24 March 2008

Easter cooking

I like Easter.
We spent most of Saturday in the kitchen, and the rhythm of rising dough, reducing onions, dyeing eggs and preparing chocolate kept everyone in a good mood as we cleaned the house and watched more snow fall. Our kids helped a lot in the kitchen, finding aspects of the holiday cooking that they enjoyed doing.

My wife doesn’t like a too-sweet coffee cake in the morning so we made an egg-and almond-rich gugelhopf. I let the starter ferment overnight, giving the final cake a lovely soft tang to it. Mixing the starter with the egg-rich dough makes for beautiful kneading, and my son loved working the dough. I’d say our gugelhopf was more of a bread than a cake. The round loaf was encrusted with almonds, and the dark and golden raisins added a soft sweetness to the festive bread.

We headed to a friend’s home for Easter dinner and thought an onion tart would be a nice accompaniment to the ham they were serving. I love slow cooking onions, watching two or three pounds of onions reduce to a sweet mass of marmalade. My youngest hovered by the stove and regularly stirred the mixture. I added a bit of sweet red pepper for color and a little heavy cream to celebrate. I thought the cream would add the right amount of fat to the tart, and that would make for a good onion tart and wine combination. We drank a nice riesling with it, a 2001 Dr. Thanisch Bernkasteler Badstube Kabinett. I love riesling with a few years on it. They age so well but it seems that few people give the wine the time it needs to mature. Even a few years like this makes for a beautiful, elegant bottle of wine. The pale yellow color deepens a bit, and the nose is rich with a mineraly smell; one could almost extract petroleum from it. And then bam! and I’m floored by the balance between acidity and a gorgeous pineapple and green apple fruit. My wife always laughs at my obsession with matching a certain dish with a specific bottle of wine, but sitting there yesterday with my family and friends, eating ham and an onion tart and drinking this riesling, I thought, “Ahh, another perfect combination.”

Chocolate Easter eggs

A few years ago my daughter wanted a cake decorating kit for Christmas, which she loves using. But, for our chocolate Easter eggs, she preferred the simpler plastic bag: because she was only writing our names on the eggs she didn't have enough icing to fill her larger contraption.
She has a steady hand and the rich blue icing is a beautiful contrast to the paraffin-laced chocolate that coats the chocolate eggs.
My mom, keeper of all holidays and traditions, made these every year, and in the days after Easter we'd all cut slices of our egg for dessert, savoring the fudge-like inside and the brittle chocolate shell.
The eggs are made in a simple plastic mold, well-buttered so the hardened eggs can be removed with ease. They're then dipped in a semi-sweet chocolate coating.

21 March 2008

Hot Cross Buns: Good Friday

Just as fresh vegetables and fruits mark certain seasons, hot cross buns mark Good Friday as strongly as any food/holiday combination. Even though it's snowing hard and four or five inches of snow cover the ground and each tree branch, spring is here. Last night, as I ground cloves in my mortar, and as I kneaded the egg-rich dough laced with cinnamon and nutmeg, the zest of lemons and oranges, I felt like a kid again. Easter is almost here! I put the dough in the large stoneware bowl I always use for dough, covered it and let it rise overnight. I woke up early this morning and punched down the dough. A few spice aromas lingered in the air as I kneaded and then cut the dough into smaller and smaller pieces.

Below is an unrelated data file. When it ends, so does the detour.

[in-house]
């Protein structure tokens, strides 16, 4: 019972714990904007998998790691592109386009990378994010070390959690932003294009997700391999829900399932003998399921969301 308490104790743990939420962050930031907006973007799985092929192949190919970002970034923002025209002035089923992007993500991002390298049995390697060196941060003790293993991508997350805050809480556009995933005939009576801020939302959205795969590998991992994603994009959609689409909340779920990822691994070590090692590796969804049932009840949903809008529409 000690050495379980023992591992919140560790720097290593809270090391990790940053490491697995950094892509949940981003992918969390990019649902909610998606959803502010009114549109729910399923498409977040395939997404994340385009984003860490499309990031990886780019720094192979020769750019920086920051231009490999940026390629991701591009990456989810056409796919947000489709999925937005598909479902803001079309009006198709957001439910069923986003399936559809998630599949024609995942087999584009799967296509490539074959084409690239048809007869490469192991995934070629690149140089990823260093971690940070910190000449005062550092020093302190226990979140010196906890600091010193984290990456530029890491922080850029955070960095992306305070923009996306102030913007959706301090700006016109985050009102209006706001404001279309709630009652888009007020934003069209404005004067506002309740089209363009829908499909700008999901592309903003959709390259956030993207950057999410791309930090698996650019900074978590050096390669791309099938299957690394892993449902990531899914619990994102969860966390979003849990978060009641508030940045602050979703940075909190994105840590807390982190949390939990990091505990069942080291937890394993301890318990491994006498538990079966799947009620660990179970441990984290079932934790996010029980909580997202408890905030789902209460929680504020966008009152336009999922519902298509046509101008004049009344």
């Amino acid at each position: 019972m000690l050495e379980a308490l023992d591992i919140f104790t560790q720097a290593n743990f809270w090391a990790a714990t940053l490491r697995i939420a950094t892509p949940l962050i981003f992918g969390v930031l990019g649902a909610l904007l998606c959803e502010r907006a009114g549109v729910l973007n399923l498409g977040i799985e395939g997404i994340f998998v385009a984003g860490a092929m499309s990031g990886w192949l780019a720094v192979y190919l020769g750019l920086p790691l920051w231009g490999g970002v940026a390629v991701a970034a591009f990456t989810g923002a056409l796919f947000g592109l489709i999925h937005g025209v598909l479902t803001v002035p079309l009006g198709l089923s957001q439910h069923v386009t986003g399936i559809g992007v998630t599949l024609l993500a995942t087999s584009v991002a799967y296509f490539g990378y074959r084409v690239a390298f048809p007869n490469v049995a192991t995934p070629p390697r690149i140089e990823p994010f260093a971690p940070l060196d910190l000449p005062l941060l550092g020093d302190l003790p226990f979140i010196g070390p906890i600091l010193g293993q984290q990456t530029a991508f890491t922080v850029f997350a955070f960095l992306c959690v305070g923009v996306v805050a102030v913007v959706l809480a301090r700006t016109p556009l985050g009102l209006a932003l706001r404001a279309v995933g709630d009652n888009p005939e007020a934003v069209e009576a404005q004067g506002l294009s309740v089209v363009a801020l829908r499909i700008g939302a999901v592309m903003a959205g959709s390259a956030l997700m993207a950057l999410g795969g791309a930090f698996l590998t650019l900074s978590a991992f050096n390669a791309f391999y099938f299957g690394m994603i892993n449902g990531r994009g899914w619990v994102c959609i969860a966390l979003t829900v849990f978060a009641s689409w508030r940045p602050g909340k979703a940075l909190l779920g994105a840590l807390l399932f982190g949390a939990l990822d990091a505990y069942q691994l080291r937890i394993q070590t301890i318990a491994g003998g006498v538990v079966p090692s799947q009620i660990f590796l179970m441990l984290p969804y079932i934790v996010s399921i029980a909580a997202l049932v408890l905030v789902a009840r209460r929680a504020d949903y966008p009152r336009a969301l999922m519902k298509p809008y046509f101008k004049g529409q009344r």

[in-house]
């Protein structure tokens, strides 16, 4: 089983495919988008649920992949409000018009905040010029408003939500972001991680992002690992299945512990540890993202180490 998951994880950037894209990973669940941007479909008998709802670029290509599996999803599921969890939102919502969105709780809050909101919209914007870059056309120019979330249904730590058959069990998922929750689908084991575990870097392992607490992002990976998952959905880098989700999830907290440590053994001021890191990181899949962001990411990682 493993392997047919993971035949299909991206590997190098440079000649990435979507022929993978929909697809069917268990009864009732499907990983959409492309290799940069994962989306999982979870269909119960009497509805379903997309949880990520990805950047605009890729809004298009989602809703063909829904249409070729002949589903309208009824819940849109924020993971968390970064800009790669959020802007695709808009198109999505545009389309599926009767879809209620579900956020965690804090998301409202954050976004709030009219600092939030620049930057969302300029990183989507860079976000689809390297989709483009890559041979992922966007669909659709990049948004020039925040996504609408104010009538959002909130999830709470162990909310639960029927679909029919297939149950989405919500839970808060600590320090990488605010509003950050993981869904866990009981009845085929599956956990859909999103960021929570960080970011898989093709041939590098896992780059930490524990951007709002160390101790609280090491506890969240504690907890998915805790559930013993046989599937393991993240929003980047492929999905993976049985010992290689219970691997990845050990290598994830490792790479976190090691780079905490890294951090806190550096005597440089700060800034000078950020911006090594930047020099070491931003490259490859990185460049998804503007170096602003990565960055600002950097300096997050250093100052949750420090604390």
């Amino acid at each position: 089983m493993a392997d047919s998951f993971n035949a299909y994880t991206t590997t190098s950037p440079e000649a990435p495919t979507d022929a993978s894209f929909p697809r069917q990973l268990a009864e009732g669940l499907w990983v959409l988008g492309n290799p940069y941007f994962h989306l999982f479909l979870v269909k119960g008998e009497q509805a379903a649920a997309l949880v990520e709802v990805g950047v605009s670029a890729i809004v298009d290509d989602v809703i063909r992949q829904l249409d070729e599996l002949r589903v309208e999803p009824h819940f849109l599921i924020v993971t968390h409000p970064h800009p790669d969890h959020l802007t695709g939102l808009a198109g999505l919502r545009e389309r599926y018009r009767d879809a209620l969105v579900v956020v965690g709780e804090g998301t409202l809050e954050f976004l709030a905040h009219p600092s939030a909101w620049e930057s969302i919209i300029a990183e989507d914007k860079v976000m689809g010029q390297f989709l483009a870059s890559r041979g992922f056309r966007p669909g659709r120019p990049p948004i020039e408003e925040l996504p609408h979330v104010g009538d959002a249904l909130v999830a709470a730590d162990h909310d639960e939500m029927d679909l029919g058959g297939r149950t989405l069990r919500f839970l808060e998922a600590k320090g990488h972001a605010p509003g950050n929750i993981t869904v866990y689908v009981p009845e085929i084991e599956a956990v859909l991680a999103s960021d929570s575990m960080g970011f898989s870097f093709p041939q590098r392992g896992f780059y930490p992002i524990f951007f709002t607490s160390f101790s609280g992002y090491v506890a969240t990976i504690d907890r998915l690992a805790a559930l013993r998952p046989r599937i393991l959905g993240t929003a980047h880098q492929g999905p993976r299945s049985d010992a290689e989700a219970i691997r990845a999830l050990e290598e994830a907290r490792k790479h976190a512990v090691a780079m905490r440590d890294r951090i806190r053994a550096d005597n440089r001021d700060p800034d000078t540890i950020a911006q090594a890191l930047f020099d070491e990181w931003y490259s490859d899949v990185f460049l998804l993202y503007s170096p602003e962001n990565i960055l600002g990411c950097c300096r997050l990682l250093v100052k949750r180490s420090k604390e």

The kids hovered by the oven to see them come out and to claim the one that looked just right for them. We quickly put them onto a cooling rack and put the next batch into the oven. Our glaze was enhanced with a little more lemon zest and a bit of lemon juice, and enough confectioner's sugar to make a decent cross on each bun.

And that's how I end my Lenten abstinence of sweets and baked goods. The kids and I ate a few together, and then I put on my boots and winter coat, and walked to work eating a still-warm harbinger of spring.

20 March 2008


We’re allowing a fast-food corporate mentality to shred and dissolve one of our strongest familial and cultural and social bonds – that of sitting down together and sharing a meal. We’re crazy to accept this and ought to assert the importance of sitting down to a homemade meal every evening. How can we not value time spent at the dinner table, eating food we’ve prepared and talking with each other about all things of the world? When we light candles and say grace, we acknowledge our needs and give our thanks, and we have a sense of how small and fragile we are, and how important the meal before us is. Who knows, maybe Christ’s message at the Last Supper was quite simple: maybe He was saying we should sit down together and share a meal because it’s such a basic part of life, and when we share it with others we create a bond that’s not easily broken. We expand our boundary of family when we include others at our table. Christ didn’t share a Last Breakfast or a Closing Lunch; He chose the Last Supper as His time to be with His disciples one final time and to share them with His final instructions and commandments.